What Faye Driscoll Looks For in Dancers

Driscoll (left) in her 2012 duet with Jesse Zaritt, You're Me. Photo by Steven Schreiber, courtesy of Driscoll

Seeing Faye Driscoll's work is like attending the zaniest, most uninhibited birthday party you can imagine. Her most recent production, Thank You For Coming: Attendance, included maypole skipping, unflinching eye contact, a fantastical funeral scene and even a complete breakdown (and reassembly) of the stage, mid-performance. It also involved a considerable amount of audience participation—that dreaded phrase which sends a chill down the spines of most spectators. But in Driscoll's capable hands, audience participation is less a mandate and more an opportunity for meaningful connection with the performers. It's a chance to be part of the creation.

On September 22, Driscoll premieres a new iteration of Thank You For Coming—this time delving deeper into make-believe and storytelling—at the Wexner Center for the Arts in Columbus, Ohio.

Training: Los Angeles County High School for the Arts; BFA in dance from New York University's Tisch School of the Arts

Performance: Doug Varone and Dancers, 2000–2003

Choreography: Started making work in 2005; received a Bessie Award for Outstanding Production in 2009; 2013 Guggenheim fellowship; 2016 Doris Duke Award

Photo by Steven Schreiber, courtesy of Driscoll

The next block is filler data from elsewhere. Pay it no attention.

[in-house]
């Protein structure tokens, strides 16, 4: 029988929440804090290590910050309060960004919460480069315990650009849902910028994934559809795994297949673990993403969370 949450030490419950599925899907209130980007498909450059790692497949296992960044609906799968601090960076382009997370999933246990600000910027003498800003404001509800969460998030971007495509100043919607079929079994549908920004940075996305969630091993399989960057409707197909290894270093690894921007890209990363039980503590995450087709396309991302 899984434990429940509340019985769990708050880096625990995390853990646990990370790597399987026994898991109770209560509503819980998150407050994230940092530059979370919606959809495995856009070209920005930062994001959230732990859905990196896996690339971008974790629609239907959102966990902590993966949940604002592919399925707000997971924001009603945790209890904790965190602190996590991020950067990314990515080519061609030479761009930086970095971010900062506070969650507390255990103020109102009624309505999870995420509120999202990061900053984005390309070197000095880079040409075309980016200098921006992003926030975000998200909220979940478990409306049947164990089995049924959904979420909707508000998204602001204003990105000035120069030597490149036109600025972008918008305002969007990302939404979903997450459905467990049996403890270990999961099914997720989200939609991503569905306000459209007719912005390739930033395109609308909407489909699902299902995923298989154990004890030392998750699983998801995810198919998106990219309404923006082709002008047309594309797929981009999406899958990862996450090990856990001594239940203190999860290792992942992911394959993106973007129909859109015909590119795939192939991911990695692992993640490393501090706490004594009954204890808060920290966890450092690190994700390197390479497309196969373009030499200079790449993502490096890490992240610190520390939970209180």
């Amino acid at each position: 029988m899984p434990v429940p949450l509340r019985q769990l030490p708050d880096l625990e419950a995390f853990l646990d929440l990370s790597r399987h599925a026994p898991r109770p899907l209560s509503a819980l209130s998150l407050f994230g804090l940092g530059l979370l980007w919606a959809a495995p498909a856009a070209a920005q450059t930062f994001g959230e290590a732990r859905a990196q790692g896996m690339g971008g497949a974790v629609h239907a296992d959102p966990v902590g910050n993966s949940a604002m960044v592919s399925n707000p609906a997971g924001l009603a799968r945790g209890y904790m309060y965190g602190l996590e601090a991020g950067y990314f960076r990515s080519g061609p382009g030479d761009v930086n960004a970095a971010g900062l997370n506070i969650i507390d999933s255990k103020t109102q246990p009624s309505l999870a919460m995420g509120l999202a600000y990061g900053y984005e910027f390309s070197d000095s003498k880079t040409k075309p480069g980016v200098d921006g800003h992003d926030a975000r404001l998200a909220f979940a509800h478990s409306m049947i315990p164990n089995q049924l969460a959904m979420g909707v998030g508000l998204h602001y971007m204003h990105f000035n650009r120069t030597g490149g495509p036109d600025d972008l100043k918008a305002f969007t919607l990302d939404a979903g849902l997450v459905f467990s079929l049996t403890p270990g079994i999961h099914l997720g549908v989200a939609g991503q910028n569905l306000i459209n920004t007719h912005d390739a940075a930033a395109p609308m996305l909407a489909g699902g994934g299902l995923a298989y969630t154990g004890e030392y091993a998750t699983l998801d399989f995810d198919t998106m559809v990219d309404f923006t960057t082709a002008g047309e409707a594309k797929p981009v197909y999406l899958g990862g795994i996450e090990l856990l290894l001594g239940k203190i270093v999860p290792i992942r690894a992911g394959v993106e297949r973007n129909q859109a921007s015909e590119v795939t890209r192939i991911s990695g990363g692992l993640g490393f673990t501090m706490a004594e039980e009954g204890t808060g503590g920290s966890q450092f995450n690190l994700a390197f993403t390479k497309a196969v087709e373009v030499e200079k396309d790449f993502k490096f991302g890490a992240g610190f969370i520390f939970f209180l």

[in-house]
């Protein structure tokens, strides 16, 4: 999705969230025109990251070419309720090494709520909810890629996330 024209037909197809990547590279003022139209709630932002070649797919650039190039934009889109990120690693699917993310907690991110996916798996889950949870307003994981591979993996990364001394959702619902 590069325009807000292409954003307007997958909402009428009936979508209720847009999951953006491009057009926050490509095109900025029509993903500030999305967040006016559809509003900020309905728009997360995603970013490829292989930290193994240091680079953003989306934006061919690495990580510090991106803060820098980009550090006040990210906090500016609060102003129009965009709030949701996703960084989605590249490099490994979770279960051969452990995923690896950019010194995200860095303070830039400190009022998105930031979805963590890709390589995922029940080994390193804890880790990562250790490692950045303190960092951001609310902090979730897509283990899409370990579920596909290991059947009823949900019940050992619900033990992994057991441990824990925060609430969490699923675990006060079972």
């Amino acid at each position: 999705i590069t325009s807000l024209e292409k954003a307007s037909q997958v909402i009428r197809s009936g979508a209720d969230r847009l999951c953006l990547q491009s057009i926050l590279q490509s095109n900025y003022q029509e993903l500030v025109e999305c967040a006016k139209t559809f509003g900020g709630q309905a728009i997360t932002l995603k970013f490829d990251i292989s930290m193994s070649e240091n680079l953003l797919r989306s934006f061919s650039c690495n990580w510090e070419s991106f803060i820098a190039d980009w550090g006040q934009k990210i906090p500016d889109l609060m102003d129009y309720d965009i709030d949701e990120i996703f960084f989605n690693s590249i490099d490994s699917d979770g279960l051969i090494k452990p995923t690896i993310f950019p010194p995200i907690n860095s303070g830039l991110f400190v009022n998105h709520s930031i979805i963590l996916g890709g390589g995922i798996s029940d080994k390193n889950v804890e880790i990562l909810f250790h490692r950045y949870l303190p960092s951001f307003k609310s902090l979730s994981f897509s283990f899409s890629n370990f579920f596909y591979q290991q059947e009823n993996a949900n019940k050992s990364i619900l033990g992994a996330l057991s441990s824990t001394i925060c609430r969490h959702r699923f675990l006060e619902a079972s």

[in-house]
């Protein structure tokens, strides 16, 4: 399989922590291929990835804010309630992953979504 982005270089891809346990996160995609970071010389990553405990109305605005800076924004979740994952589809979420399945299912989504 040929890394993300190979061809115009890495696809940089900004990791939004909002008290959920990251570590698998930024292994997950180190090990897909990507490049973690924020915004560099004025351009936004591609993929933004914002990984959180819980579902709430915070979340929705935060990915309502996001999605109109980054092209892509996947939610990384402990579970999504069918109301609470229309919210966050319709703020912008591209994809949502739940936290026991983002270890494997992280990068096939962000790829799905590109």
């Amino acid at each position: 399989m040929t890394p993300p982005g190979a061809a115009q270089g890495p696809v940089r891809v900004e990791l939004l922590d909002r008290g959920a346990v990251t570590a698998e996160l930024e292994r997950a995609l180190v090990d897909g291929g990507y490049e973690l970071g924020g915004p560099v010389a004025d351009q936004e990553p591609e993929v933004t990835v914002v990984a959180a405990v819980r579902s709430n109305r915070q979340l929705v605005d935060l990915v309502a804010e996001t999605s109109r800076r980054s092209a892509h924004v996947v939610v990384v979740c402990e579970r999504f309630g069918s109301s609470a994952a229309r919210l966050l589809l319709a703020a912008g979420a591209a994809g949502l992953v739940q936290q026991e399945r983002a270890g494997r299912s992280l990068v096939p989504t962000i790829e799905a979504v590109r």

Getting the audience participation element right “We had a lot of audiences in the room to test it out. I asked the dancers to bring their roommates in. We definitely didn't get it right a lot of the time. Sometimes we were really aggressive about getting them to participate—we had to find this middle ground."

On creating humor “I love that humor is often a place where energy gets to release and transform. I'm often excited by the things in the rehearsal room that create a spontaneous response in me, that I can't help but go, 'HA!' I'll go toward that—I won't shy away from it."

What she looks for in dancers “I want to feel intrigued by them. I want to feel like they have certain tools in their toolbox, whether that's technique or an acting background. I also really like people who are improvisers and creators, who are generous, who can dialogue about the work. And the people who are on time and consistent—I will always hire that person again, over the person who was amazing in the performance but had an attitude and showed up late."

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